The people here use what they have and go their own way, wherever they must. If the British take the Danish Navy because they sided with Napoleon… if the Norwegians try to stay neutral in WWII, and Hitler takes over…well, there’s not much they can do. During the Gulf War, said our Copenhagen guide, Denmark sent a submarine. Since it was a desert war it’s not clear how useful that would have been, but as she says, “You send what you have.”
Let’s Play Guess Where the Guide is Going
Comparing notes with other travelers, it seems the Copenhagen guides were the most cosmopolitan. Most were students, and or had traveled, so that they were lively, funny, garrulous and good hosts. In contrast in the other smaller cities, the guides were oddly taciturn, though that seemed less odd when it happened the third time. They had a tendency to just start going without stopping much or telling you where we were going. One even gave us an itinerary but when he had to go off the itinerary because one of the main attractions was unexpectedly closed, he didn’t tell us, but started randomly walking around the town telling us various random things. They didn’t build in time for shopping or restrooms, they would just go. The guides would get in arguments with other guides and with docents in the museums, or say they’d explain something later which wasn’t explained.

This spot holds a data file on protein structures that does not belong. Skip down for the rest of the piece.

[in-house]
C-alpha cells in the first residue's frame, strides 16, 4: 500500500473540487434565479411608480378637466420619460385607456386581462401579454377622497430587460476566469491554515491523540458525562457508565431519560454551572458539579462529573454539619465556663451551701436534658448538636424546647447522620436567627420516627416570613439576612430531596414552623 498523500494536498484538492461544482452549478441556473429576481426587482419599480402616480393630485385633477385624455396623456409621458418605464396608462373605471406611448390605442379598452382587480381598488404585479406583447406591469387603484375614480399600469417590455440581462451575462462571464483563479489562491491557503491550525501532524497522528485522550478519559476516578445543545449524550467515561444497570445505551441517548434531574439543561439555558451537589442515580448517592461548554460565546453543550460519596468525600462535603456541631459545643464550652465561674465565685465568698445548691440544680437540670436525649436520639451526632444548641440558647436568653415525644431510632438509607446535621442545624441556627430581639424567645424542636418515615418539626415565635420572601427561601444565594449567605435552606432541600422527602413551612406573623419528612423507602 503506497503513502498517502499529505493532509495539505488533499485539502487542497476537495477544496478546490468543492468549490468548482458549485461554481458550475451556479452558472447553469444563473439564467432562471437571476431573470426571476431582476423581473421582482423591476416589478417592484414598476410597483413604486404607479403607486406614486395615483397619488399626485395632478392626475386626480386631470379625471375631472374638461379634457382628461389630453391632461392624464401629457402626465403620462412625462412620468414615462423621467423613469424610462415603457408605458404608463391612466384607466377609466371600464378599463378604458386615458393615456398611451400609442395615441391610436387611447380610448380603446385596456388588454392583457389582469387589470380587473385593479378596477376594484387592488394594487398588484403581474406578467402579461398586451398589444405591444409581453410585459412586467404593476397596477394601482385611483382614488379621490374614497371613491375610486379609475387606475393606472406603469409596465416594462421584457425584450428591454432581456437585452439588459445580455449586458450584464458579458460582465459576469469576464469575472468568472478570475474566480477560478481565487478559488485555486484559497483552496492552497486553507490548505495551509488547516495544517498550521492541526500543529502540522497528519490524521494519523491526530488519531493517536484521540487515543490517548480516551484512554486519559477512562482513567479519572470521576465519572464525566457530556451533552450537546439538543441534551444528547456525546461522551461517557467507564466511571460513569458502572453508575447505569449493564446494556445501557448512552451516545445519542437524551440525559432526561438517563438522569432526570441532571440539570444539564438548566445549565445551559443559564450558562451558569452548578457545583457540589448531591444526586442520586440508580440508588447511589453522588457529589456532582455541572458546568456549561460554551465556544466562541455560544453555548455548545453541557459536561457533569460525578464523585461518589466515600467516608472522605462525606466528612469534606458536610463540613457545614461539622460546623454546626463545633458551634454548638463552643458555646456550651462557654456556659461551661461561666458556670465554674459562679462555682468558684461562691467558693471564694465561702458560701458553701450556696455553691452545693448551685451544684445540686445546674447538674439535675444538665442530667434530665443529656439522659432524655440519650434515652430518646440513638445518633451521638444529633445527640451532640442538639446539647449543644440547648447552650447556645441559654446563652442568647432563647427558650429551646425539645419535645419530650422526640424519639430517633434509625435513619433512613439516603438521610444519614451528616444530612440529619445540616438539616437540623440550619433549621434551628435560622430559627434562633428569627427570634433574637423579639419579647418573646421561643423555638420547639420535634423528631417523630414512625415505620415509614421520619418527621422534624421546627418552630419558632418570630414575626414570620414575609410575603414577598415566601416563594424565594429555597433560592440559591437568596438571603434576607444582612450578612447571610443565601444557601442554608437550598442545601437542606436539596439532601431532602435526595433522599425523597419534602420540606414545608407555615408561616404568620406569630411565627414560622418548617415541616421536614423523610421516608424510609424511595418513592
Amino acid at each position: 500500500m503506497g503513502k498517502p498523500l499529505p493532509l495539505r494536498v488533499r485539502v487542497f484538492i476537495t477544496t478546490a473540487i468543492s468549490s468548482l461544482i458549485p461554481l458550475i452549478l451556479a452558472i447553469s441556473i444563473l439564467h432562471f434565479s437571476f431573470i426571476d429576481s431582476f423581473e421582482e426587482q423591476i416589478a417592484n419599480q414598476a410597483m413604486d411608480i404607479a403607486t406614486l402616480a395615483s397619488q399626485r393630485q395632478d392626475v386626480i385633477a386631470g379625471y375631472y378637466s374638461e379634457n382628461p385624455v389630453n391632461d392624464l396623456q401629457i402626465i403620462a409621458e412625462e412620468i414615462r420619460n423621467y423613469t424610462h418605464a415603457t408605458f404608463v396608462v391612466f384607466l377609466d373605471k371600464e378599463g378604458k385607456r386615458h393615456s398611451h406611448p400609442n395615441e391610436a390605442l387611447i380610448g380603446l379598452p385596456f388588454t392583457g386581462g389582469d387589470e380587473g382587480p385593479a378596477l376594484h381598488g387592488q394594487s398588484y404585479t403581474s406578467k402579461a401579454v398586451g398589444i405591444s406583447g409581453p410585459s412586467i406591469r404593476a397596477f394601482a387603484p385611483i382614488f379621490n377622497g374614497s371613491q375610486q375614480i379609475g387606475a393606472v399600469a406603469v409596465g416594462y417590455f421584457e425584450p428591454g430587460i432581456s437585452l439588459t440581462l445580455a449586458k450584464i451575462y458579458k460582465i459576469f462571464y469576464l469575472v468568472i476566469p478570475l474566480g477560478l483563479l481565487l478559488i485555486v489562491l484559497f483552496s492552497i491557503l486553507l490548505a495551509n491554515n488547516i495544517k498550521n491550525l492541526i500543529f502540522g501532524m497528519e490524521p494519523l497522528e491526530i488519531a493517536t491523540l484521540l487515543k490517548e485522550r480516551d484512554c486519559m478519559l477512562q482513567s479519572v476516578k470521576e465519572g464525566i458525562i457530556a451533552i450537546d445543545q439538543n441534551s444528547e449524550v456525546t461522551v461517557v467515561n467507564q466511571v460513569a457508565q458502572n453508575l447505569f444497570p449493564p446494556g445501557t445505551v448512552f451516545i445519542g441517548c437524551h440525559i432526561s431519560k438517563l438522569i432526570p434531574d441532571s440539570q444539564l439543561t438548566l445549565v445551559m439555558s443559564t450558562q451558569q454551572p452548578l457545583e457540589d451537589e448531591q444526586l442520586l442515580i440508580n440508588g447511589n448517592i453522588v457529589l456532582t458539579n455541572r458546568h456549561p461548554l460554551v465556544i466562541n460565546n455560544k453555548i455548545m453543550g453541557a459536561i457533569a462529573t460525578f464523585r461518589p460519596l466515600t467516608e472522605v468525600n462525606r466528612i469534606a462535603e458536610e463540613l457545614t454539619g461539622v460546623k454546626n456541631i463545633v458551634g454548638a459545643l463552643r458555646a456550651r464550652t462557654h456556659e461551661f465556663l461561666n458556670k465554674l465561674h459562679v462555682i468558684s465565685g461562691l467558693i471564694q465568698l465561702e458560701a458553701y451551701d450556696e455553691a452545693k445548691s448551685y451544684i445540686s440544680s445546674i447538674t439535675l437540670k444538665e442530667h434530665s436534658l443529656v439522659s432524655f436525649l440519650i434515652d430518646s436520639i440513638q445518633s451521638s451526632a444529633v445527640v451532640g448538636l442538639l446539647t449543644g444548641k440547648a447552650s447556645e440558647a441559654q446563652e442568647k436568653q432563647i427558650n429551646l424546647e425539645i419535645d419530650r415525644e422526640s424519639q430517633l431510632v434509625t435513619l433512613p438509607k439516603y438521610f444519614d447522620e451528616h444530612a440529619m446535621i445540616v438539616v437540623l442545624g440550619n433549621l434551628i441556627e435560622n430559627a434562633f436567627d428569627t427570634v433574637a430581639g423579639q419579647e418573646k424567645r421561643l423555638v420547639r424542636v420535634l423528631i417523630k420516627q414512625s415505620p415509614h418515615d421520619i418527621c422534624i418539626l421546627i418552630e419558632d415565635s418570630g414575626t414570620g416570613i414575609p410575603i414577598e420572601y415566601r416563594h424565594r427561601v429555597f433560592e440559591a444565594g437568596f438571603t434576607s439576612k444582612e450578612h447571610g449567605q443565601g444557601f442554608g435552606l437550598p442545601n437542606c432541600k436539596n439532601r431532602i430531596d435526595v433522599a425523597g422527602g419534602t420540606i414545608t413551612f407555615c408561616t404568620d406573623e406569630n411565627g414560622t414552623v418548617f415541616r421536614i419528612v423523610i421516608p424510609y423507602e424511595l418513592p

But this was Danish spring, as one said when we griped a bit about the iciness of the wind, as if it explained all. It was much colder during the day than we thought 40 degrees would feel. But those who live there want to be there. The guides seemed to be saying, “If you want to come for a visit, ok. Here it is. Take a look. Your reasons for looking are your own. My reasons for showing it to you are my own. We go now.”
There were tulips and daffodils starting to open in dozens of public gardens. Over half of the city of Copenhagen uses bicycles for commute and shopping. (Discouraging auto purchases with a 180% tax on the price of the car.) The environment is near and dear to them. There were whole parks full of statuary and public art. There were a lot of libraries. They are at home in the sea and love the land; they have festivals entirely devoted to children. They have their own reasons. They have their own.